Salt District median real estate price is $104,813, which is less expensive than 95.3% of New York neighborhoods and 92.2% of all U.S. neighborhoods.
The average rental price in Salt District is currently $2,173, based on NeighborhoodScout's exclusive analysis. Rents here are currently lower in price than 63.4% of New York neighborhoods.
Salt District is an urban neighborhood (based on population density) located in Syracuse, New York.
Salt District real estate is primarily made up of small (studio to two bedroom) to medium sized (three or four bedroom) apartment complexes/high-rise apartments and small apartment buildings. Most of the residential real estate is renter occupied. Many of the residences in the Salt District neighborhood are relatively historic, built no later than 1939, and in some cases, quite a bit earlier. A number of residences were also built between 1940 and 1969.
Salt District has a 15.1% vacancy rate, which is well above average compared to other U.S. neighborhoods (higher than 76.8% of American neighborhoods). Most vacant housing here is vacant year round. This could either signal that there is a weak demand for real estate in the neighborhood or that large amount of new housing has been built and not yet occupied. Either way, if you live here, you may find many of the homes or apartments are empty.
When you see a neighborhood for the first time, the most important thing is often the way it looks, like its homes and its setting. Some places look the same, but they only reveal their true character after living in them for a while because they contain a unique mix of occupational or cultural groups. This neighborhood is very unique in some important ways, according to NeighborhoodScout's exclusive exploration and analysis.
One of the unique characteristics of the Salt District neighborhood revealed by analysis is that the per capita income of residents here is lower than that found in 99.3% of the neighborhoods in America.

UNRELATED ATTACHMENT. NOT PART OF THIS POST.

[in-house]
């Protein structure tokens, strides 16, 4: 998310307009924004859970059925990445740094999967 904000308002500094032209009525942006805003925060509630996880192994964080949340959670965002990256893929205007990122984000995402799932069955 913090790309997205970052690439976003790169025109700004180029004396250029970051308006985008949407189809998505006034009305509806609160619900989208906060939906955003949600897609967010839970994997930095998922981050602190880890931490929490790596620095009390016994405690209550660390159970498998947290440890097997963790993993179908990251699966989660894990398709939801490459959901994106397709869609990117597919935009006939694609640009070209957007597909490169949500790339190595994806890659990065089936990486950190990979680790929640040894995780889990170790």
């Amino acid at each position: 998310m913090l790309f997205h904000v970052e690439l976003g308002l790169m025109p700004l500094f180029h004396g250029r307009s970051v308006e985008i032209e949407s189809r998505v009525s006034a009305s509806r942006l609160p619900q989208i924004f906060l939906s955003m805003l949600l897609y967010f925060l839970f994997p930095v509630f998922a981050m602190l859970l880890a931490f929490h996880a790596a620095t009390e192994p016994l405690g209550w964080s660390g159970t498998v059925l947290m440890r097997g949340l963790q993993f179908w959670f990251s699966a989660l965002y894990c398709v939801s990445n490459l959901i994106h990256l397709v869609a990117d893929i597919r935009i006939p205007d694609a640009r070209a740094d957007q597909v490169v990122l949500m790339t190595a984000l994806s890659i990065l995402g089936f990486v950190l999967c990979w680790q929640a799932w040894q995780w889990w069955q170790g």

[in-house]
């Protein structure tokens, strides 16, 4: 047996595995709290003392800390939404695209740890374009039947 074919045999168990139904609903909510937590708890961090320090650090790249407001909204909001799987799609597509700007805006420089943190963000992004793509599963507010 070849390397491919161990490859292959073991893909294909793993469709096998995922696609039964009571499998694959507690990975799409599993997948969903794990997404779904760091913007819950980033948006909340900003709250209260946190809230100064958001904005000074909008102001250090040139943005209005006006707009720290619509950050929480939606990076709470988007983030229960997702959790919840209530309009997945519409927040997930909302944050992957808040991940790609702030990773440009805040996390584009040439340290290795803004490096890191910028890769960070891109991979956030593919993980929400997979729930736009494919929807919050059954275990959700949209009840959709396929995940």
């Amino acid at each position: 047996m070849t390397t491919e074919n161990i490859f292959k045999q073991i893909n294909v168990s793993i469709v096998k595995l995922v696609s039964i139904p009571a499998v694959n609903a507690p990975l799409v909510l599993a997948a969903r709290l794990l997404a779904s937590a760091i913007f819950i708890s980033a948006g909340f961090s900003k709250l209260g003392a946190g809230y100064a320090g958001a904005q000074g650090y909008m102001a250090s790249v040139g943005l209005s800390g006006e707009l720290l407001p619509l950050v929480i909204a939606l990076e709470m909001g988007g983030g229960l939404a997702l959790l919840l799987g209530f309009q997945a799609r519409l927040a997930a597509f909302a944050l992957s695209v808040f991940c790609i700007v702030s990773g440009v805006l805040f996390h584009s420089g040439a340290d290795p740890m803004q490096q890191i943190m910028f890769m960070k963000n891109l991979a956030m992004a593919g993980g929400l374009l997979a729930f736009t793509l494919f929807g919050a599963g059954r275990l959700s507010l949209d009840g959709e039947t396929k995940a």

In addition, whether by choice, divorce, or unplanned pregnancy, single moms may have the toughest job in the book. NeighborhoodScout's exclusive analysis reveals that the Salt District neighborhood has more single mother households than 96.7% of the neighborhoods in the U.S. Often high concentrations of single mother homes can be a strong indicator of family and social issues such as poverty, high rates of school dropouts, crime, and other societal problems.
Also, neighborhoodScout's exclusive research revealed that 93.5% of the adult residents in the Salt District neighborhood do not have a 4-year college degree, which is a lower rate of college graduated adults than found in 95.5% of the neighborhoods in America.
We Americans love our cars. Not only are they a necessity for most Americans due to the shape of our neighborhoods and the distances between where we live, work, shop, and go to school, but we also fancy them. As a result, most households in America have one, two, or three cars. But NeighborhoodScout's exclusive analysis shows that the Salt District neighborhood has a highly unusual pattern of car ownership. 30.2% of the households in this neighborhood don't own a car at all. This is more carless households than NeighborhoodScout found in 97.2% of U.S. neighborhoods.
In the Salt District neighborhood, walking to work is a real option for many. In fact, NeighborhoodScout's exclusive research reveals walking to and from work is the chosen way to commute for 12.0% of residents here. This is a higher proportion of walking commuters than we found in 95.9% of American neighborhoods. Get ready to put on your walking shoes if you move here!
83.9% of the real estate in the Salt District neighborhood is occupied by renters, which is nearly the highest rate of renter occupancy of any neighborhood in America.
Did you know that the Salt District neighborhood has more Puerto Rican and Sub-Saharan African ancestry people living in it than nearly any neighborhood in America? It's true! In fact, 25.7% of this neighborhood's residents have Puerto Rican ancestry and 16.0% have Sub-Saharan African ancestry.